A brand new venture opened at 930 Main Street on a Sunday in late February, and Clark students marked the occasion with excitement, music by Olivia Frances ’19, refreshments, and a brush of innovation. The day also drew neighborhood patrons, who came in on two, and even four feet (yes, even puppies stopped by).
The Clark Collective — with a dash of ingenuity and a fresh coat of paint — now co-occupies the space with The Community Thrift Store. The new venture combined the idea of a secondhand store with the concept of a curated boutique marketplace, much like a popular destination in Worcester’s Canal District.
Indeed, one visit to Crompton Collective was all it took for Teresa Quinn, a newcomer to campus who now serves as the Innovation and Entrepreneurship program manager, to envision the space as a hub where Clark can encourage and support dozens of student entrepreneurs who wish to publicly test their business products and concepts with little commitment and even less overhead.
Quinn decided to significantly reduce the Thrift Store’s inventory during the fall semester, providing numerous opportunities for community members and loyal customers to fill bags and plastic storage bins with merchandise for $1. She also surveyed the Clark community and gathered responses from more than 125 students, faculty, and staff, who shared how often they visited the store and provided details about their purchases.
“Survey responses told us they weren’t stopping in to buy business clothes there,” Quinn said. “They would drop in to find that one unique item.”
Quinn said students in her Student Run Ventures course, along with store manager Alika Gillard ’19, who will complete her master of business administration in May, were instrumental in helping with the redesign. Krishna Raj Naithani ’19 took the lead with publicity for the grand opening.
Gillard said the new store setup will provide an opportunity to work more with student entrepreneurs, while it also “upholds the values of the Community Thrift Store.”
According to Quinn, Gillard has been “pivotal in both bringing student vendors together and directing the Thrift Store staff,” which includes entrepreneurship students Margarita Perez-Maza ’22 and Eric Cane ’23. Perez-Maza was one of the first students who set up on the day the Clark Collective opened, to sell her handmade earrings and other jewelry.
Kayla Falconer ’20, a psychology major with a double minor in entrepreneurship and management, also “ventured” out as a vendor at the opening. Falconer said she found inspiration through her involvement in Shirt Shack, a business founded by Clark students Valerie Diaz ’20 and Nana Lokko ’19 (read ClarkNow story about that business). With guidance from Professor John Dobson and tips she learned in a course on The Art of the New: Entrepreneurship, Falconer launched Rude Gyal Skincare, a line of moisturizers based on her grandmother’s formula and sourced by her family in Jamaica.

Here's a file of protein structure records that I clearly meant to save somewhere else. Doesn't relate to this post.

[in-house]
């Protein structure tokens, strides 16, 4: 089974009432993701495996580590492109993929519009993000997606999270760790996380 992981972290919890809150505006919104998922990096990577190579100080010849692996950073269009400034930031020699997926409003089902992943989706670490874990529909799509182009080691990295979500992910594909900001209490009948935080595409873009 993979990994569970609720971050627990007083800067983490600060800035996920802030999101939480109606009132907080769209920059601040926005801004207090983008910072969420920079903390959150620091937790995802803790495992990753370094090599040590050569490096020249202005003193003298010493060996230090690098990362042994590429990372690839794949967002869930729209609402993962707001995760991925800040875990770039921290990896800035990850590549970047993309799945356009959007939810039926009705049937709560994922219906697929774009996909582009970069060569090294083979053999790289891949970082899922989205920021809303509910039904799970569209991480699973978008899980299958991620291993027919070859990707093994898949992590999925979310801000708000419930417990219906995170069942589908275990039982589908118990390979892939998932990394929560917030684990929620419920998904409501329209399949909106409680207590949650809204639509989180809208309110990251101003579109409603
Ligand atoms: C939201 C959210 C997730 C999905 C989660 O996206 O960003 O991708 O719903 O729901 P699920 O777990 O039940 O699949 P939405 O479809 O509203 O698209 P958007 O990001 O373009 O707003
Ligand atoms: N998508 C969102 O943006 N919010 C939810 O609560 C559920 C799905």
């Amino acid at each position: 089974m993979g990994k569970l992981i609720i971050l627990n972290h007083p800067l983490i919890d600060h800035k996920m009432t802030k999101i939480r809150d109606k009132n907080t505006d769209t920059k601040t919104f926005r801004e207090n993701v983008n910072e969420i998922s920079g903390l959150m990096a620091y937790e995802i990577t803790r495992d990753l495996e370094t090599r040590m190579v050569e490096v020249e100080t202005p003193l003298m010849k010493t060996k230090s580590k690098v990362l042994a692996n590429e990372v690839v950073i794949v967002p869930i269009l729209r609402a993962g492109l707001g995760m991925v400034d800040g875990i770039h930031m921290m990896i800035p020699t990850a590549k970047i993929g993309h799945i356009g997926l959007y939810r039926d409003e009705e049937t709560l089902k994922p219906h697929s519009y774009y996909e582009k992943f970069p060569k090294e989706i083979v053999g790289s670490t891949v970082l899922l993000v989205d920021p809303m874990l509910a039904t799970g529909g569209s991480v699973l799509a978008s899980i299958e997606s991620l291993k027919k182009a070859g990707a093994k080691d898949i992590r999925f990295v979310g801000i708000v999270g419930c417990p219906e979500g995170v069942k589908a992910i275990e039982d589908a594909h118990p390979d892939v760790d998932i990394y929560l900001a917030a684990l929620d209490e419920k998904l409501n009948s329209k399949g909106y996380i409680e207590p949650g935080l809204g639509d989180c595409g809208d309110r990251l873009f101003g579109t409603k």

Since 2010, The Community Thrift Store has helped reduce the University’s net landfill impact through donations and provided a sustainable, affordable shopping alternative to members of the Clark and Main South communities. The store was the brainchild of Clark alumni Rachel Gerber ’11 and Alexa Lightner ’11, who won a grant from the Innovation and Entrepreneurship program’s U-Reka! Big Idea Contest. Originally conceived to reduce move-out waste, the store has helped divert approximately 70 tons of unwanted items from landfill and saved customers over $100,000 off retail over the years.
Jenny Isler, director of Sustainable Clark, recalled that the store also served as the focus for a few Clark students who worked on marketing and outreach projects through Clark’s Liberal Education and Effective Practice initiative.
Isler has helped supervise more than 200 student employees, interns, and community volunteers over the years. These students contributed to the store’s success while honing their skills in finance, retail operations, community engagement, social-purpose business management, and team-building, she says.
Quinn hopes Clark student entrepreneurs will see the Collective as an opportunity to connect with the public, and she wants students to take advantage of the opportunity to use the 12 available booths to start their own businesses, get their feet wet, and practice the skills they’ve acquired in their entrepreneurship, business, and management classes.
Quinn said the store will still continue to work to reduce the University’s net impact through donations, and will carry a limited supply of second-hand items so loyal patrons who are die-hard thrifters can still find treasures in the $1, $2, and $3 bins. Most importantly, she hopes members of the Clark and Main South communities will join her to rally around what might wind up being a “priceless” opportunity to support and give wings to the University’s young student entrepreneurs.
The Collective will be open regularly on Tuesdays, Wednesdays, and Thursdays from 4 p.m. to 7 p.m., and on weekends.